Episode 534: When Irish Eyes Are Perplexed
MacKiernan had requested Lieutenant-Commander Harris to lift ship and set a
course to the northwest. Now he, Harris, and Miss Perkins Miss Perkins met
in the Admiral's Stateroom -- a spare cabin that under ordinary circumstances
was used to store rigging supplies. A chart was spread across the desk,
held down by a pair of turnbuckles the crew had overlooked when they
prepared the compartment for habitation.
Harris indicated a narrow island on one side of the Philippine archipelago.
"I gather from Captain Everett's message that these German nationalist
fellows planned a rendezvous on Palawan," he observed. "Should we attempt
to intercept them?"
"This is unlikely to be profitable," MacKiernan decided. "If they're gone by
the time we arrive, we'll have wasted consumable to no avail, and if they
aren't, we'll face action against a vessel with vastly superior speed,
firepower, and endurance. We'd do better to find some place to resupply,
then proceed directly to the Japanese nationalist's secret laboratory,
where we can determine whether and how to intervene."
The others nodded. They could recognize a euphemism for `play it by ear' when
they heard it. Left unstated was the fact that `intervention' might also
involve `action against a vessel with vastly superior speed, firepower, and
"Do we have idea where this laboratory might be?" asked Harris.
"To some extent," said MacKiernan. "Their old laboratory was in northeastern
Burmah, and we have reason to believe they established their new one across
the border in China."
Harris seemed unimpressed with this information. "As I recall, China is
fairly large," he observed.
"So it is," said Miss Perkins, "but the Japanese will have needed some way to
move equipment and construction equipment to the site, and they could only
have done this by river or rail."
MacKiernan consulted the Almanac. "The Mekong River is an obvious candidate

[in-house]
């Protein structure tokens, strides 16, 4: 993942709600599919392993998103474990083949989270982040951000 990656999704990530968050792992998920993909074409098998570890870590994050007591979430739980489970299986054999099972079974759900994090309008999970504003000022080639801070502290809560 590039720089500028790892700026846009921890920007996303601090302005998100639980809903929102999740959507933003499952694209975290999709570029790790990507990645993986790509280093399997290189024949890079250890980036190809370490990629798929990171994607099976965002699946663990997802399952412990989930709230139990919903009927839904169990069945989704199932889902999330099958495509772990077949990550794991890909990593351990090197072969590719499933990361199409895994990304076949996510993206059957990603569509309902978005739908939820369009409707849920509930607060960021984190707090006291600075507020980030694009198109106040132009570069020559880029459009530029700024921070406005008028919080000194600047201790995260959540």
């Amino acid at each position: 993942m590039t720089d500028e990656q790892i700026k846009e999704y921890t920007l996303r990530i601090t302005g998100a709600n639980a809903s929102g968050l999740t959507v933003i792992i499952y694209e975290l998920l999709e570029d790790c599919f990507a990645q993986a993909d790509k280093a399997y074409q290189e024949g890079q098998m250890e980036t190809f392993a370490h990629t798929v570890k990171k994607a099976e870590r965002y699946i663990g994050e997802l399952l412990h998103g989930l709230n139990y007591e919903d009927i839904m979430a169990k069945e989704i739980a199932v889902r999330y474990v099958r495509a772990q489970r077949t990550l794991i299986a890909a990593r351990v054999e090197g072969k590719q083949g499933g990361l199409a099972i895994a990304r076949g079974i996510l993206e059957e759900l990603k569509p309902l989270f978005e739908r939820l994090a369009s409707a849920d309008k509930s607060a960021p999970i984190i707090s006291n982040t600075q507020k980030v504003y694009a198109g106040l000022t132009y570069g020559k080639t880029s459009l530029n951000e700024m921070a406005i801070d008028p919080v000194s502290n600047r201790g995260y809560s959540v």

for the former. It's navigable over most of its length and passes near the
border. According to this entry, the French are building several railways
in the area as well. We will call at Saigon to make inquiries about these."
The reached Saigon without incident, trusting to their anonymity to protect
them. Four other Wollesleys were already moored at the air station -- two
commercial vessels, a Royal Mail airship, and a French government packet
built under license at the Astra Torres yard in Trosly-Breuil -- so their
arrival went unnoticed. MacKiernan and Miss Perkins visited the
administration building to arrange for resupply, then paused at a cafe to
discuss their next move.
"Do you think the Germans are ahead of us?" asked Miss Perkins.
"Perhaps," said MacKiernan. "The too will have needed resupply, and we
have no way of knowing how long they might have waited at their rendezvous
for the L-103 to appear. But our immediate concern is finding someone who
knows where the Japanese laboratory might be."
This proved easier than the Irishman anticipated. As he was finishing his
words, someone cleared his throat beside them. They looked up to see a
slight figure with blond hair and Eastern European features.
"May I join you?"
"Karlov!" MacKiernan and Miss Perkins exclaimed in surprise.
The Russian seemed amused by their reaction. "Don't say that so loudly or
everybody will want one," he replied sardonically.
"Whatever are you doing here?" MacKiernan demanded.
"Seeking the Japanese nationalists' secret laboratory, just as you are. I
can offer you its location in return for transportation to the site."
MacKiernan glanced at the Russian. "And why are you seeking the place?" he
The other man made a dismissive gesture. "I wish to discover what my
counterpart is up to," the Russian replied